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Band adds new percussion and freshmen to their lineup

With four freshmen and three new kinds of instruments, many changes have affected the band

Striking+the+first+few+notes+on+the+bells%2C+the+newly+established+percussion+pit%2C+made+of+junior+Cahill+Eckardt%2C+sophomore+Aiden+Hazlett+and+junior+Logan+Arnold%2C+perform+at+the+Emporia+State+Marching+Festival+on+Wednesday%2C+Oct.+3.+
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Band adds new percussion and freshmen to their lineup

Striking the first few notes on the bells, the newly established percussion pit, made of junior Cahill Eckardt, sophomore Aiden Hazlett and junior Logan Arnold, perform at the Emporia State Marching Festival on Wednesday, Oct. 3.

Striking the first few notes on the bells, the newly established percussion pit, made of junior Cahill Eckardt, sophomore Aiden Hazlett and junior Logan Arnold, perform at the Emporia State Marching Festival on Wednesday, Oct. 3.

By Anika Roy

Striking the first few notes on the bells, the newly established percussion pit, made of junior Cahill Eckardt, sophomore Aiden Hazlett and junior Logan Arnold, perform at the Emporia State Marching Festival on Wednesday, Oct. 3.

By Anika Roy

By Anika Roy

Striking the first few notes on the bells, the newly established percussion pit, made of junior Cahill Eckardt, sophomore Aiden Hazlett and junior Logan Arnold, perform at the Emporia State Marching Festival on Wednesday, Oct. 3.

Sophia Armendariz, JagWire reporter/photographer

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Changes affect the band this year with the arrival of new pit percussion instruments and freshmen gaining the ability to join the marching band.

The arrival of new percussion instruments, including xylophones, bells and marimbas, to the marching band holds new potential. In competitions, something as seemingly small as a new instrument can change the way a piece is viewed, according to band director Debra Steiner.

“It’s a very different color that it adds to the band, a different texture,” Steiner said. “It’s a thing that almost all schools use. It’s very helpful for us to be able to compete with [other schools] to be able to have that tonal structure and color.”

By Anika Roy
Holding his instrument high at the Emporia State Marching Festival on Wednesday, Oct. 3, freshman mellophone player Cameron Long plays “Uprising” by Muse.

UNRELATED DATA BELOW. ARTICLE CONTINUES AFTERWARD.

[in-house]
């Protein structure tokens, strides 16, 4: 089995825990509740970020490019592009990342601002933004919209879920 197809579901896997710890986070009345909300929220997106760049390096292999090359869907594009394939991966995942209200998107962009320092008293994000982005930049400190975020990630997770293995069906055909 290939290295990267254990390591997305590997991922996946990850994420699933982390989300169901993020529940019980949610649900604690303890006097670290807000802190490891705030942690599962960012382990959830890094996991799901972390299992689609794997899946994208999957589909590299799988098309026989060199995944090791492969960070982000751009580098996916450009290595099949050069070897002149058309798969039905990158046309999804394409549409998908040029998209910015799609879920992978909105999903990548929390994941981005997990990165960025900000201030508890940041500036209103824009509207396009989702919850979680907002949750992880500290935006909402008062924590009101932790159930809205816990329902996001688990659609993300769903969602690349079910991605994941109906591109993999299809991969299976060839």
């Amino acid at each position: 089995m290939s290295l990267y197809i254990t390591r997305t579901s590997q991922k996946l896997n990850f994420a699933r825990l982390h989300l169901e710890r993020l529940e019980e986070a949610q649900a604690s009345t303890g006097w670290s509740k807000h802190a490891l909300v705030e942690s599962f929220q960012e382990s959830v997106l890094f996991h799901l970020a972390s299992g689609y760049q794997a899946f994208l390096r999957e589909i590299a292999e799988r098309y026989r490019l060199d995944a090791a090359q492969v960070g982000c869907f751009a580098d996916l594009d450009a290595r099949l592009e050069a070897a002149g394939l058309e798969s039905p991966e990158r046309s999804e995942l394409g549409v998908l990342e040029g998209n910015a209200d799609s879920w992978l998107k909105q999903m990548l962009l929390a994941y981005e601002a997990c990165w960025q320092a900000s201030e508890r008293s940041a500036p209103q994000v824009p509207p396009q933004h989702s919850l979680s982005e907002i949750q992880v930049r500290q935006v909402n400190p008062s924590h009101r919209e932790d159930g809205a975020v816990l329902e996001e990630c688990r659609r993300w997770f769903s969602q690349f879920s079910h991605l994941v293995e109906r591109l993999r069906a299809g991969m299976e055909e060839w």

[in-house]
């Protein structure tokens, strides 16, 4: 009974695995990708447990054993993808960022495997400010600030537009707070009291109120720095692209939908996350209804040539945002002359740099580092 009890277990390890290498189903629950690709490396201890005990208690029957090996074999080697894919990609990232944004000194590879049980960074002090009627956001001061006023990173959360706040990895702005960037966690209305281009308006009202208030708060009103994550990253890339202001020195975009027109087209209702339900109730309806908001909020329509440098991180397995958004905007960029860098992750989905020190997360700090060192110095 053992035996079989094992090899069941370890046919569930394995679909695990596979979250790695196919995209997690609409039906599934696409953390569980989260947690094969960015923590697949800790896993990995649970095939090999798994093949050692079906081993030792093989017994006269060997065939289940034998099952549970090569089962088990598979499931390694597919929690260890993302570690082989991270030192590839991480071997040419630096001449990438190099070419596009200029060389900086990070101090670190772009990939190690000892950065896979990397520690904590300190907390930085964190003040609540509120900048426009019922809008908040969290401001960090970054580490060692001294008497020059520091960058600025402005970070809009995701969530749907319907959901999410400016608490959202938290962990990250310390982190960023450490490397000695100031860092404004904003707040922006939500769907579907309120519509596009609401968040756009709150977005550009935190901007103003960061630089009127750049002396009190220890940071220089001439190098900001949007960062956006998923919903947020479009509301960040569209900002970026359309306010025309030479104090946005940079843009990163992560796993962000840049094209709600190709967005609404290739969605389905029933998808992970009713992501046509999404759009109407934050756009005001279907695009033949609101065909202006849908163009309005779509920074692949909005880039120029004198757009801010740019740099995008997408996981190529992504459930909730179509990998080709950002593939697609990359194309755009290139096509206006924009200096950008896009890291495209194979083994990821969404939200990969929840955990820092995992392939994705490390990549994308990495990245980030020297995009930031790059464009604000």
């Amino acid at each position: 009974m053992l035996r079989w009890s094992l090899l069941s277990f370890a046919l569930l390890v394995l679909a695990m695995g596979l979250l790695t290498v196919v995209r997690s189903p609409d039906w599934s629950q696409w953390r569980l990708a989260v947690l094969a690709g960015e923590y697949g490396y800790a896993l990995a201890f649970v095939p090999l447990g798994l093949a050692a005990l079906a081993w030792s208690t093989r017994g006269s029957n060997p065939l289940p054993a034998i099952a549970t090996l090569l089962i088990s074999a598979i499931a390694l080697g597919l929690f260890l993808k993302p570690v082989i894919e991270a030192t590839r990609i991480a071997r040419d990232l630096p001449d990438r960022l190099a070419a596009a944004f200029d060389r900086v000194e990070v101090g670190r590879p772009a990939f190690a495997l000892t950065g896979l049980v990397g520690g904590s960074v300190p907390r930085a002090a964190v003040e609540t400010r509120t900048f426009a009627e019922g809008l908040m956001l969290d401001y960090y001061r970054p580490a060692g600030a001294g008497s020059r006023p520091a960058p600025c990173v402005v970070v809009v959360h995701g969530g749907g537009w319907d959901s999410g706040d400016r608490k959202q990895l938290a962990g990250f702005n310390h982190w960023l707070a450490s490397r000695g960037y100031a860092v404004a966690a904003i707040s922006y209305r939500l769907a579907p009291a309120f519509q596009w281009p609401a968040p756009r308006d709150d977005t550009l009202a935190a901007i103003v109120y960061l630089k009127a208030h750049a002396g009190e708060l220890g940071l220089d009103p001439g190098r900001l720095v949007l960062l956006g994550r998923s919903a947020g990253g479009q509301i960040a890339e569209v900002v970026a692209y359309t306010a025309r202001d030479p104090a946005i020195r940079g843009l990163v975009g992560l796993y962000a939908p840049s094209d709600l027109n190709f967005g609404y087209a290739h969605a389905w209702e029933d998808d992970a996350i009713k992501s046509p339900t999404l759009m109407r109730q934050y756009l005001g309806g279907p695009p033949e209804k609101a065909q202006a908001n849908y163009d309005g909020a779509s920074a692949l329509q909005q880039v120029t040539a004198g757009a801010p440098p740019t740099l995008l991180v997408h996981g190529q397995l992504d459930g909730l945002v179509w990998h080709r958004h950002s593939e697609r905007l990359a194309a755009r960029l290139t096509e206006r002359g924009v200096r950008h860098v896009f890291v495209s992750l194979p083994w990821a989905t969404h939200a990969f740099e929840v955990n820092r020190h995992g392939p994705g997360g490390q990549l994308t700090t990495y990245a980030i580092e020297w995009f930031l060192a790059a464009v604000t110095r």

The instruments aren’t the only change to the band. Starting this year, freshmen are now able to join the marching band. In order to join, incoming freshmen must sign a contract when choosing the class, like one would for an AP class. Though it wasn’t implemented until this year, this idea wasn’t new to Steiner.

“I had a few really good freshmen last year, and I thought to myself maybe they would’ve liked to be a part of the other band if they had the opportunity,” Steiner said. “So, I decided last year in December that I would open it up to any freshmen that were interested.”

Luckily, there were some incoming freshmen ready to change the established status quo of the marching band. These freshmen were flutist Nora McQuain, horn player Cameron Long, baritone player Max Gosch and tuba player Olivia Franco. According to Steiner, the addition of freshmen may have increased the quality of the band’s performances as a whole.

“They’ve made some of the upperclassmen step it up a bit,” Steiner said. “We have some really strong freshmen in there, and they are on a lot of key instruments that are very helpful for us to have extras of.”

By Anika Roy
Marching in line with her bandmates, freshman sousaphone player Olivia Franco warms up before the Emporia State Marching Festival on Wednesday, Oct. 3.

Including freshmen in the band hasn’t changed the social dynamics of the group either, according to McQuain.

“I’m considered to be an upperclassman to them because we’re all the same,” said McQuain.

Ultimately, Steiner is looking forward to the future of the band with the addition of freshmen.

“What I need in marching band is kids that want to be there. ” Steiner said. “They’re going to have fun, they’re going to try and those are the type of students I like and need.”

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